Dichlorodiphenyltrichloroethane and Pentachlorophenol alter secretion of tumor necrosis factor alpha from human immune cells
Pentachlorophenol (PCP) and Dichlorodiphenyltrichloroethane (DDT) are both classified as "probable carcinogens". PCP was used as a wood preservative and has been found in human blood at levels as high as 5 μM. DDT is widely used as an insecticide in the developing world and is also found in human blood at levels as high as 0.26 μM. Tumor necrosis factor alpha is an inflammatory cytokine secreted by key immune cells such as NK cells, T cells, macrophages and monocytes. It is responsible for inhibiting tumor-induced vascularization (angiogenesis) by damaging the vascular endothelial cells in the vicinity of a tumor, thus decreasing the flow of blood and oxygen that is integral for tumor growth and increases growth for tumor invasiveness. However, inappropriately elevated levels of TNF alpha can cause chronic inflammation which promotes malignant transformation. The objective of this study is to determine whether exposures to PCP and DDT alter the secretion of TNF alpha; from human immune cells. We examined highly purified natural killer (NK) cells, monocyte-depleted (MD) peripheral blood mononuclear cells (PBMCs) and PBMCs exposed to PCP (0, 0.05, 0.1, 0.25, 0.5, 1, 2.5, 5, and 10 μM) and DDT (0, 0.025, 0.05, 0.1, 0.25, 0.5, 1, and 2.5 μM) for 24h, 48h, and 6 days for changes in TNF alpha secretion. Secretion of TNF alpha was measured utilizing the enzyme-linked immunosorbent assay (ELISA). Data indicate that both PCP and DDT alter the secretion of TNF alpha; by causing increases or decreases of TNF alpha in immune cells, however, the effects vary from donor to donor.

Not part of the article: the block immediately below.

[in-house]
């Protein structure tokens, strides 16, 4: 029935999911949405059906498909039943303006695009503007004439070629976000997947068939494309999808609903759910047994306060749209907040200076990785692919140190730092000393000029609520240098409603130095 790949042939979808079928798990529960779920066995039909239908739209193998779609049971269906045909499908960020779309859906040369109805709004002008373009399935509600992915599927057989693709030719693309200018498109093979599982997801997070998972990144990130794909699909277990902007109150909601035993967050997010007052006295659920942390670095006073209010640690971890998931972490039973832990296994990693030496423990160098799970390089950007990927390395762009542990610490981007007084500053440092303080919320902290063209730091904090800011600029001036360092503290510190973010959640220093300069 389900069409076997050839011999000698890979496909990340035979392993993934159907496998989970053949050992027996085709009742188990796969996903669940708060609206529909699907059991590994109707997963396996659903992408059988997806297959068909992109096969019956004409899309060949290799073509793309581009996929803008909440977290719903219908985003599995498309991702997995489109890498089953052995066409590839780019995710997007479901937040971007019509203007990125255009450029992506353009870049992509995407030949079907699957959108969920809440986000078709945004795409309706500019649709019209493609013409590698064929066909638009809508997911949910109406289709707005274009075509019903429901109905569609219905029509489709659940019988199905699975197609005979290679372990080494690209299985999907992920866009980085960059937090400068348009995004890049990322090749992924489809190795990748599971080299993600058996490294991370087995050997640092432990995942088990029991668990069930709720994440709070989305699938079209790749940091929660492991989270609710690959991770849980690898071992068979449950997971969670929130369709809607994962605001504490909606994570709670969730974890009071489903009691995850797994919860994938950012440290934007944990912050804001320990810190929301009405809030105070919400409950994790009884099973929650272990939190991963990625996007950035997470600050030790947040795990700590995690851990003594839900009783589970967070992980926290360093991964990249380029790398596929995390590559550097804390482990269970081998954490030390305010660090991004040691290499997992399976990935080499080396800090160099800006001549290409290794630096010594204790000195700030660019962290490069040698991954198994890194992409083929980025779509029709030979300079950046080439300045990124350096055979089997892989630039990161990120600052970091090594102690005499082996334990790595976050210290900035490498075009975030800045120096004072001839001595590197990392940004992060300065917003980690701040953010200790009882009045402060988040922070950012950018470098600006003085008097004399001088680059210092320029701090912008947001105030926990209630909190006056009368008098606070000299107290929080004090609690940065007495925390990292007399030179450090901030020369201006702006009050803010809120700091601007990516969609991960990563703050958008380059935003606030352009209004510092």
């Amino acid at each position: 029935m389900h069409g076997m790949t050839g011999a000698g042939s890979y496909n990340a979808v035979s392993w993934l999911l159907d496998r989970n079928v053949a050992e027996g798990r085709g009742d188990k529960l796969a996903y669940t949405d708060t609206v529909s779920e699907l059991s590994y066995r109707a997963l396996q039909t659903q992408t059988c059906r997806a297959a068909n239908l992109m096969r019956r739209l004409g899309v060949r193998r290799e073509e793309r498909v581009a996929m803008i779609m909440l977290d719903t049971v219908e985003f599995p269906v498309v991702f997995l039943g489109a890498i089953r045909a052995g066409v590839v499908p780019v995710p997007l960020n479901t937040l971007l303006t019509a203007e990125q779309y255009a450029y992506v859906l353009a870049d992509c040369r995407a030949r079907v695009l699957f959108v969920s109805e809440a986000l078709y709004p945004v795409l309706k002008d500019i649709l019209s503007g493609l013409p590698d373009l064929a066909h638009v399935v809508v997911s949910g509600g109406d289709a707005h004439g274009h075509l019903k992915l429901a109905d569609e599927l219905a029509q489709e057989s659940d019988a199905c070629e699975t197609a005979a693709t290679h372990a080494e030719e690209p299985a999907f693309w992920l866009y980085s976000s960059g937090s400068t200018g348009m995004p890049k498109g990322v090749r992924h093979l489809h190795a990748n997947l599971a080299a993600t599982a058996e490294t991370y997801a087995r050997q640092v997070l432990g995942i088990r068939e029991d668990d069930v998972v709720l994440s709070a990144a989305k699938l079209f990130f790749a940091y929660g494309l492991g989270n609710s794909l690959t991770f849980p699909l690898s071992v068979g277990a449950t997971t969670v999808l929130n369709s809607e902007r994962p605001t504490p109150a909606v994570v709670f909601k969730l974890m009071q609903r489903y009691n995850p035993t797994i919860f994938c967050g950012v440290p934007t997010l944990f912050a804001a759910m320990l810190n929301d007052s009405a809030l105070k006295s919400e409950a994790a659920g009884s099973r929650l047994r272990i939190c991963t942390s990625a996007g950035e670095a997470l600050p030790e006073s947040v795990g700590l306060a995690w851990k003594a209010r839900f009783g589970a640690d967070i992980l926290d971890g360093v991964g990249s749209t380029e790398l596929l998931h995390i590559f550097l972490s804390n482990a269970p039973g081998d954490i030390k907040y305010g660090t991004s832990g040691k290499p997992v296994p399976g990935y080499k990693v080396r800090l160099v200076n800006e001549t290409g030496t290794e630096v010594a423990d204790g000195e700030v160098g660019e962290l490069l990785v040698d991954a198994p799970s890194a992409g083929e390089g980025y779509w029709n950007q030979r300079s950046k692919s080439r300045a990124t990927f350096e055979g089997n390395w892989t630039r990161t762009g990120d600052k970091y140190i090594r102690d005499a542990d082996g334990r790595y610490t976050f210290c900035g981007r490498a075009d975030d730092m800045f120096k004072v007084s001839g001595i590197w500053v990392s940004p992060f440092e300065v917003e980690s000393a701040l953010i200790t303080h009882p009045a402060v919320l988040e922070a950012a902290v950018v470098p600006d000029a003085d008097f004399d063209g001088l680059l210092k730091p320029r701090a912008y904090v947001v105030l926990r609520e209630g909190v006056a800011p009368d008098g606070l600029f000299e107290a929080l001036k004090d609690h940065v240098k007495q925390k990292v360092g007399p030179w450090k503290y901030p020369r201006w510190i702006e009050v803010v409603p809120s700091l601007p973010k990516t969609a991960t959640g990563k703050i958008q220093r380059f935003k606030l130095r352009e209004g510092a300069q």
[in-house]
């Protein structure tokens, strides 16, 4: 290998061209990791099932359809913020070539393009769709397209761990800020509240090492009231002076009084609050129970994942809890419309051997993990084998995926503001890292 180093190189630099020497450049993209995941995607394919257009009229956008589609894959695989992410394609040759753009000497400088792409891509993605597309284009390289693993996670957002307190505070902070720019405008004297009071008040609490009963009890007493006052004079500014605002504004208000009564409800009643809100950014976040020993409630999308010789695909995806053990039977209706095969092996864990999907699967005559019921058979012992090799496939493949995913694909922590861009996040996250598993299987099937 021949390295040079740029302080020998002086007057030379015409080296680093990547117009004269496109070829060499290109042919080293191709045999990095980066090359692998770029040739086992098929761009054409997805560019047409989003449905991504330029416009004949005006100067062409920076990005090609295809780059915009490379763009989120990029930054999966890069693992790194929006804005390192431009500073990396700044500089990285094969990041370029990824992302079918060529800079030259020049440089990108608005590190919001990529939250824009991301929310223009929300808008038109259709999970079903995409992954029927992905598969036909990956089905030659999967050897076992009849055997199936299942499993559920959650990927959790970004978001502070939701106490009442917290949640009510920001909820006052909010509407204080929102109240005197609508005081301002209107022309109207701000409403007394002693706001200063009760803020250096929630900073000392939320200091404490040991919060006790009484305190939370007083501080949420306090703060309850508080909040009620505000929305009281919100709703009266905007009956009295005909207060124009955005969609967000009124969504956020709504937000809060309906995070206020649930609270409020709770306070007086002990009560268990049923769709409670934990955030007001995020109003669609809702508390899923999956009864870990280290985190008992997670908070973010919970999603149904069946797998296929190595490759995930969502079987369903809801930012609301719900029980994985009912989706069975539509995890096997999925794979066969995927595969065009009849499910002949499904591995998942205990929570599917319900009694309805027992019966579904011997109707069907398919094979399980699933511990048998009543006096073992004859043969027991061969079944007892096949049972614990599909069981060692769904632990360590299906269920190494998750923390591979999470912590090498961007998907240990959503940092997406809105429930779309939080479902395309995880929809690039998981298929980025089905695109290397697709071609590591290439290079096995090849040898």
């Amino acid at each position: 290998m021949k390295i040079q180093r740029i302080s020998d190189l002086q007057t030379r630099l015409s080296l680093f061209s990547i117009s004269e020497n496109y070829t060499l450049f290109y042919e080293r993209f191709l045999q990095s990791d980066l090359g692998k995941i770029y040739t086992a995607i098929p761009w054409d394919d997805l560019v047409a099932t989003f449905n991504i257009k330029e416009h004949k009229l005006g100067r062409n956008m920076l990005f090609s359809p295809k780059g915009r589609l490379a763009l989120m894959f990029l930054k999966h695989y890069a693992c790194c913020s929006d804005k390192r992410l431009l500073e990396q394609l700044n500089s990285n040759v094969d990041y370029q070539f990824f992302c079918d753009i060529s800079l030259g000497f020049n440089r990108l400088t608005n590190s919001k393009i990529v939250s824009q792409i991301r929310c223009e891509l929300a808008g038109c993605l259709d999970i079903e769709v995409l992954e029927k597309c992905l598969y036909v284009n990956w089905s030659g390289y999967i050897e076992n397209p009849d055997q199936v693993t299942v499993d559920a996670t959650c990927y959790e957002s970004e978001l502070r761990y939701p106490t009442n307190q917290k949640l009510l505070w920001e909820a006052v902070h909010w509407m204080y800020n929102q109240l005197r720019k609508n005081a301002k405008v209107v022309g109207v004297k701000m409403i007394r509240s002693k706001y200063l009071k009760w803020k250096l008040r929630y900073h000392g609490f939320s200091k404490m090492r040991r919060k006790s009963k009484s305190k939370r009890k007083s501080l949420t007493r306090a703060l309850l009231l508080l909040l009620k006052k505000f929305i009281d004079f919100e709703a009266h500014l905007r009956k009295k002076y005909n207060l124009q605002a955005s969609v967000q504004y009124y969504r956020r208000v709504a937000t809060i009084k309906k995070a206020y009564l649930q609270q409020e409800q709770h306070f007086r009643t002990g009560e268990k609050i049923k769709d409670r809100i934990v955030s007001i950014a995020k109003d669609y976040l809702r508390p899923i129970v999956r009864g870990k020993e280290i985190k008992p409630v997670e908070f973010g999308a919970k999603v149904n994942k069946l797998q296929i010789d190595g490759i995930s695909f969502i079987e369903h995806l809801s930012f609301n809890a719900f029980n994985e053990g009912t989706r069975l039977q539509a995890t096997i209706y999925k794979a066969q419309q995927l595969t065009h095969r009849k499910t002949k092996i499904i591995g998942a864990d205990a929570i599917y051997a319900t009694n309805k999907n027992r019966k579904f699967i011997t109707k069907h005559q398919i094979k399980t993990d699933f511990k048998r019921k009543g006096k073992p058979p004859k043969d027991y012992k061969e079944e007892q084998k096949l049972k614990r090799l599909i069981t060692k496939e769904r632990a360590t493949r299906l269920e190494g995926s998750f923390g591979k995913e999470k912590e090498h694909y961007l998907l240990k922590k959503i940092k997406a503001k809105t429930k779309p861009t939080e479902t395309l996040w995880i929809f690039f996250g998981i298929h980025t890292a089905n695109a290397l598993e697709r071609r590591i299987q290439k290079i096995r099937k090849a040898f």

"Dichlorodiphenyltrichloroethane and Pentachlorophenol alter secretion of tumor necrosis factor alpha from human immune cells"
ETD Collection for Tennessee State University.